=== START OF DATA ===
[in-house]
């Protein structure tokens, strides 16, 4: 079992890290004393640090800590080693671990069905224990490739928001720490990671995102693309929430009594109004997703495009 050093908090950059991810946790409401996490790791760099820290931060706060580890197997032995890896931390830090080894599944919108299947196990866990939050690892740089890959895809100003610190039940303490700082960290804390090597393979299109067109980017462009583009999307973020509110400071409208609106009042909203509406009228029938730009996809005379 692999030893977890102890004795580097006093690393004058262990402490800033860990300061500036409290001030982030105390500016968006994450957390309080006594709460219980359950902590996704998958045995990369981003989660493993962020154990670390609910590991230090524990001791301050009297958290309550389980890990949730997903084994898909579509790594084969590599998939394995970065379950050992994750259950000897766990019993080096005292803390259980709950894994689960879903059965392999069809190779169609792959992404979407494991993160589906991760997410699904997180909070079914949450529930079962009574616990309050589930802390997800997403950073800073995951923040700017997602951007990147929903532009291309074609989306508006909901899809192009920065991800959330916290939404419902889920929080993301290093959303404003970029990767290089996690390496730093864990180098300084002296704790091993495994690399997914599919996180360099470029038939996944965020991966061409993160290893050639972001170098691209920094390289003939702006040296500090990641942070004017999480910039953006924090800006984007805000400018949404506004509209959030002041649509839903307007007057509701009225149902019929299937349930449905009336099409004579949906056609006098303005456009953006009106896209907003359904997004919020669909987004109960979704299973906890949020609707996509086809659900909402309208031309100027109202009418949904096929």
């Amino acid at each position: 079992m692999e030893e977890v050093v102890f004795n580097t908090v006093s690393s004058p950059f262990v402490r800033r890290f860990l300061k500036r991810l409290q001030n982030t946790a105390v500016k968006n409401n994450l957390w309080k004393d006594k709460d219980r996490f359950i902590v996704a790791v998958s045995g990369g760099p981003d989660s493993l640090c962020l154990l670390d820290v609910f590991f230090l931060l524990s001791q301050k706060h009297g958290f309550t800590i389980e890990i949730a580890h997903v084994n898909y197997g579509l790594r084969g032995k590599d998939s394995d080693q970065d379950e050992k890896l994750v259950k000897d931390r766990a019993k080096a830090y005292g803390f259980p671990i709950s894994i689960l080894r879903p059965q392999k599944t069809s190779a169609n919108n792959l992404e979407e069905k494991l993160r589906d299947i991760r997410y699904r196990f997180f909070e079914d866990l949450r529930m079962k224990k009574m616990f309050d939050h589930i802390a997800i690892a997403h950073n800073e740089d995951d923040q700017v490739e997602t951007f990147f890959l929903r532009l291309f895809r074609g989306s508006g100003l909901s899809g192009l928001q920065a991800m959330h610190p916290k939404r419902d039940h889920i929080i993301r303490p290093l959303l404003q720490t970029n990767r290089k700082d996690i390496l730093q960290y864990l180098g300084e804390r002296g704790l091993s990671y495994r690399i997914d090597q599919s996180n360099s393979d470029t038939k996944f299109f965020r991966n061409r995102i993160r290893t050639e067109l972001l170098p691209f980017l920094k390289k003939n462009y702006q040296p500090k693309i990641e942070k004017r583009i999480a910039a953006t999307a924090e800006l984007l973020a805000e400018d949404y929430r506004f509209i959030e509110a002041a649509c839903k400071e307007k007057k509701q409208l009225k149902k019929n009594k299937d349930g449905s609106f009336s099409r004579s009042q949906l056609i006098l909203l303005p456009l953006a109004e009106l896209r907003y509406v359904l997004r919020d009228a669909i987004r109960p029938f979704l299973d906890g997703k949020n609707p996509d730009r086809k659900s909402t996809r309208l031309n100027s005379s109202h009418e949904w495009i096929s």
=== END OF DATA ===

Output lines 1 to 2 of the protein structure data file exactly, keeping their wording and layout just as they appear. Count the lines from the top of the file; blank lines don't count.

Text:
[in-house]
């Protein structure tokens, strides 16, 4: 079992890290004393640090800590080693671990069905224990490739928001720490990671995102693309929430009594109004997703495009 050093908090950059991810946790409401996490790791760099820290931060706060580890197997032995890896931390830090080894599944919108299947196990866990939050690892740089890959895809100003610190039940303490700082960290804390090597393979299109067109980017462009583009999307973020509110400071409208609106009042909203509406009228029938730009996809005379 692999030893977890102890004795580097006093690393004058262990402490800033860990300061500036409290001030982030105390500016968006994450957390309080006594709460219980359950902590996704998958045995990369981003989660493993962020154990670390609910590991230090524990001791301050009297958290309550389980890990949730997903084994898909579509790594084969590599998939394995970065379950050992994750259950000897766990019993080096005292803390259980709950894994689960879903059965392999069809190779169609792959992404979407494991993160589906991760997410699904997180909070079914949450529930079962009574616990309050589930802390997800997403950073800073995951923040700017997602951007990147929903532009291309074609989306508006909901899809192009920065991800959330916290939404419902889920929080993301290093959303404003970029990767290089996690390496730093864990180098300084002296704790091993495994690399997914599919996180360099470029038939996944965020991966061409993160290893050639972001170098691209920094390289003939702006040296500090990641942070004017999480910039953006924090800006984007805000400018949404506004509209959030002041649509839903307007007057509701009225149902019929299937349930449905009336099409004579949906056609006098303005456009953006009106896209907003359904997004919020669909987004109960979704299973906890949020609707996509086809659900909402309208031309100027109202009418949904096929």